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OSU Open Source Lab

Building a Bright Future With DevOps

by Kayla Harr on Thu, Aug 02 2012

Submitted by Kayla Harr on August 2, 2012

Student Experience at OSUOSL

Sometimes finding the best solution means starting over. That was Mike Cooper's dilemma as he tackled his first solo project at the Oregon State University Open Source Lab. An OSU sophomore studying computer science who had just been hired in March 2010 to work as a system administrator for the lab, he was tasked with securing a network connection that could be extended to laptops, allowing lab staff and hosted projects to connect to the lab's private network from anywhere. Cooper decided to scrap the previous method that others had planned to use to link the network servers and instead opted for a virtual private network, a transient link between servers that he felt was a better fit for the lab's needs.

“When I started the project it was kind of hard for me to look at this and say ‘No, we should be doing something else’ and throw away all that work,” Cooper says.“But I decided that the approach they were taking wouldn't work very well for what we wanted.”

Cooper felt sure that his proposed solution would be well suited to the lab’s needs. There was only one problem: He didn't have detailed enough knowledge of how the computers handle networking to complete the necessary steps to ensure the VPN was as effective and convenient as possible.

“This was the first time I was working on something that people were going to use,” Cooper says. “If it was down to the point where I needed to learn this fairly complicated thing that usually you don't have to know for a project of my own, I probably would have gotten bored and wandered off to another project.”

Over the next two years, Cooper continued to extend his professional knowledge as an OSL system administrator. He worked on servers, helped manage projects and communicated with representatives of hosted projects to resolve questions. As he gained experience with the lab, he also took on a mentoring role toward newer students, who he helped acclimate to the lab.

“I've always been in a position where I like to teach people about technology, but doing it in a professional capacity definitely helped me grow,” Cooper says.

For Cooper, collaborating with his peers and with professional staff members in the OSL was just as valuable as interacting with users and external project managers. “Being surrounded by experts,” he says, was both motivational and educational.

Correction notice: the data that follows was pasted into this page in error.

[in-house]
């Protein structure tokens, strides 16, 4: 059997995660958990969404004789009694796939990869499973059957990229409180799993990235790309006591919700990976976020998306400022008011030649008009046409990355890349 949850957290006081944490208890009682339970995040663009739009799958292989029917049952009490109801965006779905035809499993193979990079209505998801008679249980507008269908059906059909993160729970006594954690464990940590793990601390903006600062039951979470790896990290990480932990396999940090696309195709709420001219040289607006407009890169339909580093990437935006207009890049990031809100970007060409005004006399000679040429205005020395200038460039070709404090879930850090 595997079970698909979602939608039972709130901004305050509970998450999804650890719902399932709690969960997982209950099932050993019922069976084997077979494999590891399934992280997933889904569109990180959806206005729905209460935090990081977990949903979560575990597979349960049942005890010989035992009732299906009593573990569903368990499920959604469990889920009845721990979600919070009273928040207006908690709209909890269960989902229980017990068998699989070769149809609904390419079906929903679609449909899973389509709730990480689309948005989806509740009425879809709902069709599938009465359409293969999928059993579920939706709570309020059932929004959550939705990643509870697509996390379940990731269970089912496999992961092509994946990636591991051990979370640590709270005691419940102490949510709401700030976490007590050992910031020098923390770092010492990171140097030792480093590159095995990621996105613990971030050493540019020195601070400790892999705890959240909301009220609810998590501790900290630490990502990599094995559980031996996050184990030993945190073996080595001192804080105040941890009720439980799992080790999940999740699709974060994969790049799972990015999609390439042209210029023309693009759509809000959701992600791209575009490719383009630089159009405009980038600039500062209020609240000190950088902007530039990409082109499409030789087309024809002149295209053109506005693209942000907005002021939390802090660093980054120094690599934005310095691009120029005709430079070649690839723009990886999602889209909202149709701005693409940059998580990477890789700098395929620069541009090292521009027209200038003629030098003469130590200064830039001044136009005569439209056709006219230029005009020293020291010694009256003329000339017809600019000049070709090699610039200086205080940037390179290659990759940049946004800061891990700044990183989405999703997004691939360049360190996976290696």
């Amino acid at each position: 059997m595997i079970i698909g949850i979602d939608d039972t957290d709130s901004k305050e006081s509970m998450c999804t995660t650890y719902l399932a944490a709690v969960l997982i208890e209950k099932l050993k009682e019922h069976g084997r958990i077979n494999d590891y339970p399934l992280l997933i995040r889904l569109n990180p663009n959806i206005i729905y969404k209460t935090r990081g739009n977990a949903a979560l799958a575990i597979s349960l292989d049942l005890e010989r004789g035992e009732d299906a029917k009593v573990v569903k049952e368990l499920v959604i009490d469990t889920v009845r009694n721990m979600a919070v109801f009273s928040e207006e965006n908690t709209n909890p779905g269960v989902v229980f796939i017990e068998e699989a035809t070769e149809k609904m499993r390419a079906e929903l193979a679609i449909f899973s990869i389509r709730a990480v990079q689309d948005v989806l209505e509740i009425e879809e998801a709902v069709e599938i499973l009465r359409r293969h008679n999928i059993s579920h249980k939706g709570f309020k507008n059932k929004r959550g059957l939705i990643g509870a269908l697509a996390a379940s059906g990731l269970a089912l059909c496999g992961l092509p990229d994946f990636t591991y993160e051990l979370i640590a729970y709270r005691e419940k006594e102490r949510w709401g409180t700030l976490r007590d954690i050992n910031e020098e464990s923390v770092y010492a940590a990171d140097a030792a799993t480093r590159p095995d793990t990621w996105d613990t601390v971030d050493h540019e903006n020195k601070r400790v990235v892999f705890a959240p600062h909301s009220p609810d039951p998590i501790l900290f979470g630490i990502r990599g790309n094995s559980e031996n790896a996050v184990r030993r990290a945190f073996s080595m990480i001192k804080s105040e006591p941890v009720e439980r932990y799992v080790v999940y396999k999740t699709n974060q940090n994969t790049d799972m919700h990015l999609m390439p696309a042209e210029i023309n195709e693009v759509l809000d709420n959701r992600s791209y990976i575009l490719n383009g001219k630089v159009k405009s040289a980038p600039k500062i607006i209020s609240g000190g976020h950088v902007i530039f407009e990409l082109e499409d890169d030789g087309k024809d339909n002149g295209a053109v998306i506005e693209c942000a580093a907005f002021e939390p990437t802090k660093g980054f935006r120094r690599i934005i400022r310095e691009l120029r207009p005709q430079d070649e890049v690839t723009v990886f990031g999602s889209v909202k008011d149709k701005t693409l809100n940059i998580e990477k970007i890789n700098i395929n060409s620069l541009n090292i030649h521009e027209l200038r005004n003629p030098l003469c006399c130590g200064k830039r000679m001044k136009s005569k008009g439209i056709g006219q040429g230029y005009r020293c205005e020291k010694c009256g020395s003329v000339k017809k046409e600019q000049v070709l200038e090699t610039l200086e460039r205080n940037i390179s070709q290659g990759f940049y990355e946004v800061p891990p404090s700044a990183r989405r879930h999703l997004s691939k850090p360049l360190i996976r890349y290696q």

“The contacts I made through the OSL really helped my education,” Cooper says. "The pace was much quicker than in classes because the pace is you learn as quickly as you can; not for the midterm next week. You don't wait to learn.”

And that proactive perspective quickly helped Cooper find success outside of the lab as well. During the summer following his junior year, he landed an internship with ITA Software, a company that had just been acquired by Google. At ITA Software, Cooper worked in a development position, allowing him to round out the experience in system administration that he’d gained at the OSL.

As he neared graduation this year, Cooper found his professional skills were so comprehensive that he was able to not only successfully interview for a job with Mozilla, but was offered a position as a Web developer, even though the bulk of his experience was in system administration.

“During the interview process I actually found that my experience as a system administrator was very useful; I could draw on my experience as a system administrator to answer questions in a way they liked,” Cooper says. “It’s experience that most Web developers wouldn’t have. I know that without the OSL, I probably would not have gotten that job.”

Switching to development in his career was another instance when Cooper recognized that his best option was to take a new approach.

“I enjoy system administration, but I enjoy development more,” he says.

For Cooper, finding work immediately after graduation in the field he is passionate about is a rewarding result of his experience at the OSL and the work he’s done over the last two years. The unique environment of the lab, he says, helps students find uncommon success.

“It's probably been one of the best experiences that I've had so far, and it's probably the single most beneficial thing I've done as far as my career and my personal learning,” Cooper says. “Being in contact with a real environment and having permission to work autonomously is something that students don't usually get. We have a particular level of responsibility and a particular level of trust and that helps us grow.”

Media contact: Kayla Harr, harrk@osuosl.org

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Category: Student Stories